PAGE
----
I admit that mountain, ocean, ship, and whale,
each spike a precipice in me, a vertical doubt of fear.
Something about their sizes: something troubling, in their scale.
I can hand-hold a mountain stone by slope by scramble,
I have ducked to palm Discovery’s dry-docked keel,
but it’s hard to grasp an abyss, rare to cradle a whale.
…………..Do you know what it is?
The curator intimates the treasure with wry eagerness to tell.
First glances say: shell-like, though less finely crafted,
as if afforded by usage or erosion, as much as grown.
Measuring a relic of time or tide or both, my hands
announce unexpected density, guid gear gangs in sma’ bulk,
this pale chew of twisted nugget is heavier than any stone.
…………..It’s an ossicle. He smiles,
…………..a secret passed in whispered pleasure:
…………..A bone, from the inner ear of a whale!
I struggle to understand his words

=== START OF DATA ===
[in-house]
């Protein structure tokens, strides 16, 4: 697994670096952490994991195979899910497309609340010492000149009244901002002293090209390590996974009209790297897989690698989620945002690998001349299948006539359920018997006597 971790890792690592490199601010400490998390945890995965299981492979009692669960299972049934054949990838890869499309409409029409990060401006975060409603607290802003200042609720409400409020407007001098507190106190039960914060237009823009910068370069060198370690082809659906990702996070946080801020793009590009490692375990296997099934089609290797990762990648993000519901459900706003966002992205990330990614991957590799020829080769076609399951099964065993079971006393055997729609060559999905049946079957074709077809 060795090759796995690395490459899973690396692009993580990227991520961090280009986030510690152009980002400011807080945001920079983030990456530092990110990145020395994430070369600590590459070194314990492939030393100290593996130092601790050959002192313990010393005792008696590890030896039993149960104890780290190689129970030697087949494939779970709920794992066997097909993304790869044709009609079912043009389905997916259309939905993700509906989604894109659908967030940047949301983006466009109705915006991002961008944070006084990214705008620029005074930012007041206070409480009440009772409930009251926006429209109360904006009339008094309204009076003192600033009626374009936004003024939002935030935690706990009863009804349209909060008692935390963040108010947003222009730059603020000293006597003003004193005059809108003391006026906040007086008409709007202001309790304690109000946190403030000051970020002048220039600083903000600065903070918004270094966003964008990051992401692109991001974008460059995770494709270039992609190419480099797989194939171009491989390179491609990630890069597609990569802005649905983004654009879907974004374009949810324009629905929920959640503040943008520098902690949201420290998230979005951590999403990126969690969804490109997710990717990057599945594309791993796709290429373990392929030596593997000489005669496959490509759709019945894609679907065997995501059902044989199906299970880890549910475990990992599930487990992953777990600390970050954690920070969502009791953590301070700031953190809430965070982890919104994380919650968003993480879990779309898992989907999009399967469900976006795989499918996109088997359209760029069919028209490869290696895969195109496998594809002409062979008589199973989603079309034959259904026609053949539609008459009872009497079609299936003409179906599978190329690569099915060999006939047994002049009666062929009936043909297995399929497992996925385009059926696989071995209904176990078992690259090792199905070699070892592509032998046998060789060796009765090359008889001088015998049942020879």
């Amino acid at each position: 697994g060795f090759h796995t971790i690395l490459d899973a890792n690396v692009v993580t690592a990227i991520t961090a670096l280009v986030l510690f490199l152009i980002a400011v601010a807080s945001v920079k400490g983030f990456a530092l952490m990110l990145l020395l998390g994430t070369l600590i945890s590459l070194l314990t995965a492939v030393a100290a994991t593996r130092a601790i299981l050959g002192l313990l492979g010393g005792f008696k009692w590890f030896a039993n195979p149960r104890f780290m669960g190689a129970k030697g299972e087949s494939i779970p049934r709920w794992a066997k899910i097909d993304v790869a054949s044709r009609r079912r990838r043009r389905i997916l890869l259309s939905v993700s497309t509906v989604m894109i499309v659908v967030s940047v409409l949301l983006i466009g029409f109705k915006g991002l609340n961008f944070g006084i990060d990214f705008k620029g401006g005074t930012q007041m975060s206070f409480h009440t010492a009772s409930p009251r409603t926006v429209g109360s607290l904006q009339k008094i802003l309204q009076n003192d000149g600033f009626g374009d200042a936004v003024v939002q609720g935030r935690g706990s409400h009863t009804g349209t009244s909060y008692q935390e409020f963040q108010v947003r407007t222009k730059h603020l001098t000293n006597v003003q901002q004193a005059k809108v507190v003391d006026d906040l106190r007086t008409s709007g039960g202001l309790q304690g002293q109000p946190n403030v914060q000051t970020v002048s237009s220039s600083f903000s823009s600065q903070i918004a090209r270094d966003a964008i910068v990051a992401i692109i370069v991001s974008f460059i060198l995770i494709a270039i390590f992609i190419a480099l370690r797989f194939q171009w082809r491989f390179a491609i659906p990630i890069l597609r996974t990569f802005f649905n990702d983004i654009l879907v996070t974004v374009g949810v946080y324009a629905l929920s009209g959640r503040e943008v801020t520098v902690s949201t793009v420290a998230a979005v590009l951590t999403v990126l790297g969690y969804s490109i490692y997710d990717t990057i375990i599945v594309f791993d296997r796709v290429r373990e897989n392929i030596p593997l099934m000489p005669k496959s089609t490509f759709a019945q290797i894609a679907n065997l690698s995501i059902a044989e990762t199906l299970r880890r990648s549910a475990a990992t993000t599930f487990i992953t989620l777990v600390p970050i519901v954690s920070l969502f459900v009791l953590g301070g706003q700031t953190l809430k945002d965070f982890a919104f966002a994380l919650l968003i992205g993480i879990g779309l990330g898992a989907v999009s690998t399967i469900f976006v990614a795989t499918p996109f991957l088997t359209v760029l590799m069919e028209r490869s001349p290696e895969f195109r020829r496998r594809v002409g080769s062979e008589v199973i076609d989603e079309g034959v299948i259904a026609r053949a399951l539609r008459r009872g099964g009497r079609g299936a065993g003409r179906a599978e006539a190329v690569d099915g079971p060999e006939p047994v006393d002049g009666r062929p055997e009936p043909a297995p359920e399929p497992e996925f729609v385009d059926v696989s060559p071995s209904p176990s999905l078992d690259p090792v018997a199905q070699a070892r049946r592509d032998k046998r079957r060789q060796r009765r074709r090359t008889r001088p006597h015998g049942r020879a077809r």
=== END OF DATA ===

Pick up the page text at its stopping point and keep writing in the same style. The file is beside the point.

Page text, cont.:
relayed to me by a miniature echo,
a match-head cousin of the marble boxing mitt.
A cathedral timpani of ice, the pinking shears of crabs,
mother’s scold to swim tight, the throb and detonations
that brought a fragment of you to heavyweight my hand.
In the dark of the sea, in the depths of the whale,
this bony clench of fist shook and trembled,
struck, and fired every note alight.
Memories of alien arias shiver at my fingertips,
a scalloped seed filtered the din of oceans,
to conduct a lover’s voice into your thoughts.
Whale-song blooms like lofting eiderdowns,
celestial plainchant spans vaulting to sound
those deep, dark, long, long sea miles.
Hydrophones can bootleg your performances.
Researchers shade spectrograms to score each part,
but cannot decode a mind’s set sung unspoken.
A ghosting giant’s dawn chorus of cryptic intimations,
securely obscure, but just thought-side of this bone
chords rang a cappella clear and bright as any bell.
Steve Smart is a poet and artist living in a small village in rural Angus, Scotland. His poems have been published in Firth, Atrium, Poet’s Corner, Fat Damsel, and Ink, Sweat and Tears. Steve is a keen hillwalker, and landscape and the natural world feature strongly in much of his work.
Recently Steve has been directing collections of short films for an online poetry project called ‘Poems for Doctors’, a collaboration between the University of St Andrews and the Scottish Poetry Library.